Greenpeace, the largest independent direct-action environmental organization in the world, is having a huge presence at Rio + 20 both literally and figuratively. They brought their Rainbow Warrior ship to Rio and have been vocal about holding world officials to the environmental commitments they have already made and those that should be hashed out this week at the Earth Summit.
“Our aim is to get all banks to say we won’t make loans to oil, coal, gas and deforestation-related activity. We want to shut off the flow of capital. The time is right because the banks are at their most vulnerable in terms of public legitimacy.” – Kumi Naidoo, executive director of Greenpeace (Guardian)
Greenpeace also set up a huge exhibit at Flamengo Park in downtown Rio where the People’s Summit is taking place through June 22 – concurrently with Rio + 20.
“The People’s Summit intends to unite urban, indigenous, religious, ecological and working movements from all over the planet to converge in a clear position,” said a member of the Summit’s organizing committee, Rafael Soares de Oliveira. “We believe that the solutions for the planet lie in the solutions of the people.”
Follow Greenpeace at @Greenpeace and Kumi Nadoo, Greenpeace’s Executive Director at
The Museu de Arte Moderna Rio de Janeiro is hosting exhibits in conjunction with Rio + 20, the United Nations Conference for Sustainable Development. In this exhibit Brazilian notables – from artists to authors and models – and ordinary people come together to talk about the future they want. Museum-goers are also encouraged to share the future they want and post them on the walls of the exhibit.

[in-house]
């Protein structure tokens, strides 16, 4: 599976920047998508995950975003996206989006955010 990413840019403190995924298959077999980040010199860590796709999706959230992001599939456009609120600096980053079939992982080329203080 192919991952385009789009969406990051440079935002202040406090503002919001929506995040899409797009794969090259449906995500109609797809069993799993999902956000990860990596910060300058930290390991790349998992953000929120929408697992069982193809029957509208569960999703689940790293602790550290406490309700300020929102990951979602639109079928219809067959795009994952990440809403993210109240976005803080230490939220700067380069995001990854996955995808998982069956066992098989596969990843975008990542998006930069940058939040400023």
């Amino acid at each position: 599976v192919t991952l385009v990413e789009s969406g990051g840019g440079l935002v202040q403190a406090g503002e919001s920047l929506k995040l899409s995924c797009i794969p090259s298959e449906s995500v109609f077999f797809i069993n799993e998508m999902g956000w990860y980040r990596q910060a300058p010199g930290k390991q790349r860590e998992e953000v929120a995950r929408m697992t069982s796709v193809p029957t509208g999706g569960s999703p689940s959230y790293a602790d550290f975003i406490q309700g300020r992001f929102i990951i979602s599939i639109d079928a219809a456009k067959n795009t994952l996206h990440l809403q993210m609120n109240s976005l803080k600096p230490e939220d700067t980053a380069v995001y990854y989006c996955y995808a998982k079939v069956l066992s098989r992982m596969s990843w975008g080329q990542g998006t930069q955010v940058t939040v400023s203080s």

Photos: Jennifer James
Even while staying in Copacabana instead of Barra where most of the Rio + 20 activities are happening this week there is still ample opportunity to learn new things about sustainable development.
I ran across this interesting exhibit made of milk crates in Copacabana an hour ago that drew attention to Rio’s Morar Carioca Programme.
What Morar Carioca has done since July 2010 is upgrade the urban slums in Rio. The program will last until 2020 fueled by an investment of 8 billion reais and will benefit 280,000 households.
Inside the exhibit I learned that Rio de Janeiro considered climate change and opted for environmentally responsible solutions to address slum urbanization. The exhibit laid out the plan in detail.
There will be resizing of the sewer and drain network. We all know how important sanitation is to global health. Additionally, new residential buildings will be made of sustainable materials.
Photos: Jennifer James